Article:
For the Love of Tintin
One of my fondest memories of our grade school library is the hunt for Tintin comics. When I was in grade school, our library had the whole set, but everyone wanted to read them, so while they were marked “for room use only,” (maybe because copies kept disappearing) they were still not very easy to find, as most girls (well, including me and my friends when we found them) stashed them in secret hiding places around the library, often behind what we supposed were the books nobody ever read.
In case you’re not familiar with the series, The Adventures of Tintin is a comic strip series created by the Belgian artist Hergé, a.k.a. Georges Remi (G.R. backwards is R.G., which sounds like Hergé), dating back as early as 1929, originally in French. It is one of the most popular European comics of the 20th century, translated in over 50 languages, with 200 million books sold worldwide. It features the reporter Tintin, who has a knack for stumbling upon mystery — and more trouble than his white fox terrier, Snowy, would care to get entangled in.
I loved the series when I was younger, and I still love it today, and so when I started earning my own money to build my book collection, Tintin comics were high on the priority list. I’ve been acquiring pieces slowly, because they’re not exactly cheap. Today they’re around P400 ($8) at Fully Booked and National Book Store, and P450 ($9) at Powerbooks so as much as I’d love the complete set, I’m just happy I’m past the halfway point. Tintin comics were never cheap, but at the rate they were selling a decade ago, I want to kick myself for starting this late.
I’ve still been lucky, though, because I’ve never bought any of the books at the cover price. Five (Cigars of the Pharaoh, The Blue Lotus, The Calculus Affair, The Black Island, and Prisoners of the Sun) I acquired at 40% off at Powerbooks using my Powercard Plus when they still had the birthday blowout (which they don’t have anymore, pffft, defeating the purpose of my Powercard Plus and making me very hesitant to renew it). Haha, I shared the discount with Dianne, of course, and she got 5 of them too, different titles than mine so at least we could borrow from each other.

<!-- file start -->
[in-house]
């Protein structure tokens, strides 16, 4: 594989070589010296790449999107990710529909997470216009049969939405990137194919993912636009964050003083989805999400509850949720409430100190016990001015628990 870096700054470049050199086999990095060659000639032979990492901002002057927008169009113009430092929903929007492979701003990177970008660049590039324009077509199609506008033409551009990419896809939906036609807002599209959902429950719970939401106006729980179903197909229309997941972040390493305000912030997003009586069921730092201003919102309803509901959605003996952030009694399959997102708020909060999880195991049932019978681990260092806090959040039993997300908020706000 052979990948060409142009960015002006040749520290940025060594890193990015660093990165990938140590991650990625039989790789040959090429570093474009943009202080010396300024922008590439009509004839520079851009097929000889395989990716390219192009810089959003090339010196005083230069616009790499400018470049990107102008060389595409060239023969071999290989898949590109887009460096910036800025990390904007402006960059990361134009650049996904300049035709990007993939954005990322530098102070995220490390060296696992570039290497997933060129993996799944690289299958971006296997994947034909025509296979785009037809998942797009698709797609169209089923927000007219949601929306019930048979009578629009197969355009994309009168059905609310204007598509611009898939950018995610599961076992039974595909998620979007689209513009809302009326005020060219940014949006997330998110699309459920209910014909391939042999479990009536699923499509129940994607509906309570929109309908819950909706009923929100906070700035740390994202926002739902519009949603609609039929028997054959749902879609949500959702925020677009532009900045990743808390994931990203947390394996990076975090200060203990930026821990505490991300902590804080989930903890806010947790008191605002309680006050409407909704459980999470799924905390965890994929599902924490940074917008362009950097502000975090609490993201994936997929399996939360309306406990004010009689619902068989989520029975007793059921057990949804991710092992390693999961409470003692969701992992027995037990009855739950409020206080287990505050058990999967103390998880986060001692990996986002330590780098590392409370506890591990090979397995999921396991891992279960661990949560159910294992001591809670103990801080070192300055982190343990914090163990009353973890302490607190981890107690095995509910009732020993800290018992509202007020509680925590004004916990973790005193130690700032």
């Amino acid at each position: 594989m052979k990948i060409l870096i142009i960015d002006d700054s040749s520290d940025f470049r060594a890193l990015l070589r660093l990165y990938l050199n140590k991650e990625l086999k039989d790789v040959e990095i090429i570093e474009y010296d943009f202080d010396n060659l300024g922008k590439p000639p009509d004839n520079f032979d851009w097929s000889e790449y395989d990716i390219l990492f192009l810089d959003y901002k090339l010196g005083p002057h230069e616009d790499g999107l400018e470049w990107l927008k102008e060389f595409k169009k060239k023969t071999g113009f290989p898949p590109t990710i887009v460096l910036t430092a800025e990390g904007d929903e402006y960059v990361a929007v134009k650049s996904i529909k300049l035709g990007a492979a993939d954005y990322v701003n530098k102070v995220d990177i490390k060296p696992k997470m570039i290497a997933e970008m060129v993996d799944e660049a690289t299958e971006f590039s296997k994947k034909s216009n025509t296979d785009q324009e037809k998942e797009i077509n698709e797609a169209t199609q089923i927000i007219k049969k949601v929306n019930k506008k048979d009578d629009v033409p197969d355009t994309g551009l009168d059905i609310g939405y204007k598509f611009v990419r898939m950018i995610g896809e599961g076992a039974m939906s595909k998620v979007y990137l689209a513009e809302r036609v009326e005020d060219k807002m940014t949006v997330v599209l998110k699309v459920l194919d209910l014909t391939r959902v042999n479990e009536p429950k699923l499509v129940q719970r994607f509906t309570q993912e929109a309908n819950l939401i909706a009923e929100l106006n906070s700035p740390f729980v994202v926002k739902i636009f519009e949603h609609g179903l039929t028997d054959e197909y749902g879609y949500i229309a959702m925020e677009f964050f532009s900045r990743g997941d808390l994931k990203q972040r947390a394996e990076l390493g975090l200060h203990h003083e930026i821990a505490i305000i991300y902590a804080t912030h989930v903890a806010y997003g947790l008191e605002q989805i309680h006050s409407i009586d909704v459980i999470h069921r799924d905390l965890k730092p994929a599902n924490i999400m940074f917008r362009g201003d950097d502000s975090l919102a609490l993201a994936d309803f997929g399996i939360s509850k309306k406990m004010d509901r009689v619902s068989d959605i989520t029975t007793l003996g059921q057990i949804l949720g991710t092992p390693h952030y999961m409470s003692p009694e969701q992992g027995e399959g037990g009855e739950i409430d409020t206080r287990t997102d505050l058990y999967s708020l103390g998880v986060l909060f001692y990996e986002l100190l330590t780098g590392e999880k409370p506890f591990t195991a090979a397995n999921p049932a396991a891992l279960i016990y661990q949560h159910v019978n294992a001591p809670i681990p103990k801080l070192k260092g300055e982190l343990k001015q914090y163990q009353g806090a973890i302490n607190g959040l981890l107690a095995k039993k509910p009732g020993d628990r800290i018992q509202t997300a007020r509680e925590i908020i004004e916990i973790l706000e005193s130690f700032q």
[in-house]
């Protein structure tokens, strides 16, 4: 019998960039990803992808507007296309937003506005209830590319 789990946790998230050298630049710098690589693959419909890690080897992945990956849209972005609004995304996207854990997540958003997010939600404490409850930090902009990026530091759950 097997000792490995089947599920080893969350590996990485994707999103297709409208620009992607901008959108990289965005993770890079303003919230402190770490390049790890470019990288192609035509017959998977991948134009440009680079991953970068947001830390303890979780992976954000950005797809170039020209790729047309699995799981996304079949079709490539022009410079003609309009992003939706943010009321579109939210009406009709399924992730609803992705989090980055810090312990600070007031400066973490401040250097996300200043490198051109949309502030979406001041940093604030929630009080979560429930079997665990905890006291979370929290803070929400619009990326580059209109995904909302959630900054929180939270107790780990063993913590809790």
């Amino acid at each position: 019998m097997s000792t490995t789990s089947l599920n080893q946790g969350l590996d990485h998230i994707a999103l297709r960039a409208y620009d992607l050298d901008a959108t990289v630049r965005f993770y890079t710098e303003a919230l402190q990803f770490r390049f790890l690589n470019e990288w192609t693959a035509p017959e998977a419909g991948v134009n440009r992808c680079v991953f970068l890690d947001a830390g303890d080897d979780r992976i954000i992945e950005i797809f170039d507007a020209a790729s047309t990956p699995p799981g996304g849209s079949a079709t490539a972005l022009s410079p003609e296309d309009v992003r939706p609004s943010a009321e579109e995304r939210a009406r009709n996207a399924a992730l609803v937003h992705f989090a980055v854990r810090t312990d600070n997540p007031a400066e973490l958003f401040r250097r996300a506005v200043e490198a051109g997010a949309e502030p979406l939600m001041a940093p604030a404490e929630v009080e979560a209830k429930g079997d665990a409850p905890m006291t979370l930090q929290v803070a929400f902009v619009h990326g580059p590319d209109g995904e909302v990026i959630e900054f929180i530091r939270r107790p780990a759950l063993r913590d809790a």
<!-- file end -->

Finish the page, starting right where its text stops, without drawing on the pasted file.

Then I was able to mooch a couple — The Red Sea Sharks from Sam Wasson in the US, and Flight 714 still on its way as of now. Through BookMooch, I was also gifted with Destination Moon, a gift from BookMooch friend Vee in California, and then in a local contest over at BookMoochers Pilipinas, I won The Secret of the Unicorn and Red Rackham’s Treasure from BookMooch friend Patti.
And then, one very memorable (and very lucky!) weekend, I struck gold at two Book Sale branches — Cash and Carry and Makati Cinema Square (on a Friday and then again on Sunday), I found two 3-in-1 hardcover volumes (#1 and #2) for P70 (around $1.32, slightly worn library discard) and P160 (around $3, pristine)!!! They’re great because you have three adventures in one go, but I still prefer the big comics, because in the hardcover compilations the comics are smaller and it gets harder to read the text.
Also in the photo is one of my favorite presents — a Tintin in Vietnam (note: there is no actual Tintin in Vietnam bookin existence, at least not one by Hergé) wall hanging that my best friend Myx brought back from her Vietnam trip.
My latest acquisition is The Castafiore Emerald, which I stumbled upon (!) in a roving Books & Mags sale, for P80 (around $1.50). I reread it after I covered it in plastic (book #96 for 2009), and it’s still one of my favorite Tintin comics to this day.